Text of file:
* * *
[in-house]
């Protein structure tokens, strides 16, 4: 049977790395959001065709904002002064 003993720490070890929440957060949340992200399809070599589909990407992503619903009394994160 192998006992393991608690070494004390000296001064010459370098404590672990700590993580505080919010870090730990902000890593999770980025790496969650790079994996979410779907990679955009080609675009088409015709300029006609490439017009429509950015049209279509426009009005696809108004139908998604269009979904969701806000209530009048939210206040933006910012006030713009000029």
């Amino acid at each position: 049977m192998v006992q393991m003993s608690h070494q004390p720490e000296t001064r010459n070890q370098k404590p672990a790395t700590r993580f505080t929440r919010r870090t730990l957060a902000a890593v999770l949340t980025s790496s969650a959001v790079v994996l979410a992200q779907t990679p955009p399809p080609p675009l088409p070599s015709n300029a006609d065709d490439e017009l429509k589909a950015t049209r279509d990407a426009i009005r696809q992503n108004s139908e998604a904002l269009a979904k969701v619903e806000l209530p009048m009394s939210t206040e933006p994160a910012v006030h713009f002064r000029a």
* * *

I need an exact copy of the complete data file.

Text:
[in-house]
């Protein structure tokens, strides 16, 4: 049977790395959001065709904002002064 003993720490070890929440957060949340992200399809070599589909990407992503619903009394994160 192998006992393991608690070494004390000296001064010459370098404590672990700590993580505080919010870090730990902000890593999770980025790496969650790079994996979410779907990679955009080609675009088409015709300029006609490439017009429509950015049209279509426009009005696809108004139908998604269009979904969701806000209530009048939210206040933006910012006030713009000029």
């Amino acid at each position: 049977m192998v006992q393991m003993s608690h070494q004390p720490e000296t001064r010459n070890q370098k404590p672990a790395t700590r993580f505080t929440r919010r870090t730990l957060a902000a890593v999770l949340t980025s790496s969650a959001v790079v994996l979410a992200q779907t990679p955009p399809p080609p675009l088409p070599s015709n300029a006609d065709d490439e017009l429509k589909a950015t049209r279509d990407a426009i009005r696809q992503n108004s139908e998604a904002l269009a979904k969701v619903e806000l209530p009048m009394s939210t206040e933006p994160a910012v006030h713009f002064r000029a």